Last month, the cloud gaming company OnLive announced a service for $5 a month that would provide a Windows 7 desktop with major Microsoft Office applications like Word and Excel, plus Internet Explorer with Adobe flash support for iPad and Android tablet users.
So you knew that was too good to last.
After a few weeks of curious silence, Microsoft finally made a comment, and it's not good news for OnLive. The company believes OnLive is in violation of Microsoft licensing terms.
It seems a research note from Gartner challenging the legality of the offering, along with reporter queries, finally pushed Microsoft to say something. "We are actively engaged with OnLive with the hope of bringing them into a properly licensed scenario, and we are committed to seeing this issue is resolved," Joe Matz, corporate vice president of worldwide licensing and pricing at Microsoft, wrote in a March 8 blog post.
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Gartner was fairly conservative in its assessment of the OnLive service. The iPad is finding its way into more and more businesses through official programs and people just bringing their tablet to work. Gartner urged caution.
"Meet with your Microsoft account team and review whatever written guidance they will provide on licensing issues. Evaluate the data security environment provided by OnLive and involve your chief information security officer in evaluating suitability and risks. Recognize that some of your employees may use OnLive. Prepare to educate them on the licensing issues and risks if you do not have clear answers from Microsoft on licensing liabilities and limits," the Gartner analysts wrote.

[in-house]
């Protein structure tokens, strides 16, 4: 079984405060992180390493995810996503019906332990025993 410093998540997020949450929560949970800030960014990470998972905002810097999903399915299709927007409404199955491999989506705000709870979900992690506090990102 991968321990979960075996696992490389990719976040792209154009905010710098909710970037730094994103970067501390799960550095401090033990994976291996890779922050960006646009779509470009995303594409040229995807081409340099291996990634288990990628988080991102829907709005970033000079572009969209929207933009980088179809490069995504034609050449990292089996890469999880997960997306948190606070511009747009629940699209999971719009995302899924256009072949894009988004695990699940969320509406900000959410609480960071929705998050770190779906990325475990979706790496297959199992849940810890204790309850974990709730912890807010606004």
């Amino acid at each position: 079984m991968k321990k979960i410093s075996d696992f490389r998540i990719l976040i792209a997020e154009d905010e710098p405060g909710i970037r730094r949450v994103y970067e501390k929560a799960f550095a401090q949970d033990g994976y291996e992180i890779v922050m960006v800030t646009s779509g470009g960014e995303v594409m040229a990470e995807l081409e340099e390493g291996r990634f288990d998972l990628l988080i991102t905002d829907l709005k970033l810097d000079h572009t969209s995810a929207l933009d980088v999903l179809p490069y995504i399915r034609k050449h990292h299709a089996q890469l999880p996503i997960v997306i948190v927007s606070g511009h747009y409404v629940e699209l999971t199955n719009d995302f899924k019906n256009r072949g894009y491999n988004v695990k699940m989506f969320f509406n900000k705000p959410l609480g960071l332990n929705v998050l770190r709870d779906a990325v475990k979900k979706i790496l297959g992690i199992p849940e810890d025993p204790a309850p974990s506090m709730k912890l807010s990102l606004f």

Matz pointed out in his blog that anyone who wished to host Windows 7 in a Virtual Desktop Infrastructure solution must provide their partner (or, in this case, customer) with licenses through the customer’s own agreements with Microsoft. Clearly, that is not happening with people buying the OnLive service.
He also pointed out that Microsoft partners who host under the Services Provider License Agreement (“SPLA”) may bring some desktop-like functionality as a service by using Windows Server and Remote Desktop Services. However, the SPLA does not support delivery of Windows 7 as a hosted client or provide the ability to access Office as a service through Windows 7.
I knew it was too good to last. I just wonder what took Microsoft so long. Walter Mossberg was writing about this in mid-January. It was no secret this service was coming.